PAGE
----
In February 2018, after one of the biggest frauds in Indian Banking was reported by a public bank, one of the identified system deficiencies was the core lack of integration between banking platforms for banks and SWIFT messaging system. This unexpected operational risk caused a very large financial loss to the bank in question but also had an impact on its reputation due to perceived government failures.
The Indian Reserve Bank quickly came up with guidelines to adjust the identified gap and urged the banks to implement these with the highest priority. Banks took the necessary steps and complied with the regulatory directive on the integration of the two systems mentioned earlier in this note.
Another important mandate of the regulator was to improve the management of relatively higher value transactions, which required banks to add an additional two-stage check:
1. Senior-level centralized authorization / checker at the site independent of the treatment center / branch
2. Seek confirmation once the transaction has left the bank’s SWIFT gateway from an external source (such as a currency correspondent). The threshold for such confirmation, called Positive Payment by RBI, should be decided by the individual banks.
Second, most banks reached their foreign correspondent banks immediately to set up a Positive Pay mechanism where payments above a pre-agreed threshold were expected to be stopped by the correspondent bank for further confirmation by the transaction initiating bank.
While this, in theory, seemed a logical question, it led to bilateral agreements between some banks and few of their correspondents. Therefore, each Indian bank had several such arrangements due to different requirements specified by individual correspondents across different currencies. Not all foreign correspondent banks, especially those offering payments in currencies that see low transaction volumes, agreed to support this requirement. This is because almost all banks globally have a pervasive treatment of SWIFT messages that limit only manual interventions to very limited scenarios, such as incorrect message formatting or financial crime-related screening hits. So the process / technology is changing the cost to meet the demands of payments from an internal market was not financially sustainable or faced internal operational risk issues in correspondent banks.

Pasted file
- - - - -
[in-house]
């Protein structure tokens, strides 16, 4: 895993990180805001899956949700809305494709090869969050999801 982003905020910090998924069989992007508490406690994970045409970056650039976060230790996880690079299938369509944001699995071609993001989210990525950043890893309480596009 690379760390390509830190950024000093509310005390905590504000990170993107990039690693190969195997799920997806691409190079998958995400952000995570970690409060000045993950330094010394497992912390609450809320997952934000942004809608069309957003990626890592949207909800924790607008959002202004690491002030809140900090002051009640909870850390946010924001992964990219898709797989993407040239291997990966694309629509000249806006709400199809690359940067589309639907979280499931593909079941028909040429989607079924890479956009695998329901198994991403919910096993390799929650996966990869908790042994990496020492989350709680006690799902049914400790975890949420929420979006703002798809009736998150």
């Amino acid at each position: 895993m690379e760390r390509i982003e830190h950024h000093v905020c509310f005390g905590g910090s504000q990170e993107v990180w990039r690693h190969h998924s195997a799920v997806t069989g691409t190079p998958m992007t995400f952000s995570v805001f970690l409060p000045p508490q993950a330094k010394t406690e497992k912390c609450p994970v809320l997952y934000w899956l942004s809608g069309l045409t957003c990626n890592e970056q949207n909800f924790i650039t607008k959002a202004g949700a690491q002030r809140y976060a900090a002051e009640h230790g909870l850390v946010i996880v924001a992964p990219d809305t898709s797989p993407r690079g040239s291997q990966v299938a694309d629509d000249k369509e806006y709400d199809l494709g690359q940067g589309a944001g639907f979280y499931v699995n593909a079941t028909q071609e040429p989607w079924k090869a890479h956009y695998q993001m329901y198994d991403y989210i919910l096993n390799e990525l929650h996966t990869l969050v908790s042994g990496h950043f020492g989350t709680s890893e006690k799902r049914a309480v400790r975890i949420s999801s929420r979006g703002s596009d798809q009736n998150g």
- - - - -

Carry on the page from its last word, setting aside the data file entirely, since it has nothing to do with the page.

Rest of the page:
In addition, with several events that differ across each correspondent bank, there is an opportunity for operational lapses, depending on manual intervention as well as inaccurate confirmations, so that risks are not adequately addressed even when such a scheme exists.
So even after making a strong effort while trying to tackle the operational risk that led to fraud and with the intention of meeting RBI requirements, some banks continue to expose themselves to other types of operational risks.
That said, there are quite a few banks that have managed this risk very well. They have utilized some of the available technology solutions that are agnostic for correspondent banks and currencies, but fully meet the RBI requirement in a robust and sustainable way. In addition to internal processes supplemented with additional checks, banks also implemented technology-based tools offered by a global payment messaging provider that all banks use for international payment transactions. These solutions give user banks flexibility in defining control parameters to fit their individual business models, thus introducing a further review mechanism for payments released from the banking systems, but before being processed by the receiving correspondent bank. Solutions such as these ensure that all necessary care is done within the payment initiation bank as well as in an external environment, which in my opinion was the basic intent of RBI’s mandate.
Unlike bilateral agreements with correspondent banks, third-party technology solutions come at an incremental direct cost and therefore tend to face resistance on adoption. But given the banks’ total foreign currency payment volume, across all currencies they trade with, it probably adds a few cents a day. Transaction costs annually. However, the benefit far outweighs the risk of potentially large losses due to operational risks that remain unobstructed through bilateral arrangements.
While most banks have signed up for such a service, they appear to be challenged to direct regulatory dialogue as the regulatory notice mentions that banks should seek confirmation from correspondent bank. Therefore, apparently, having made the decision to incur the small rising cost of a technology-based comprehensive solution, they are not taking full advantage of the expense.
Banks that have not only successfully adopted such solutions but have also removed regulatory scrutiny of this requirement can help support the community by sharing its experiences through various forums including interactions organized by the Indian Banks Association.
Controlling operational risk may seem easier than managing compliance risk by taking a checkbox in the box. But banks need to take a pragmatic approach when implementing regulatory mandates so that they are able to manage both risks in a robust and sustainable way.
(Author is Principal Representative – India, Wells Fargo Bank. Views are personal)
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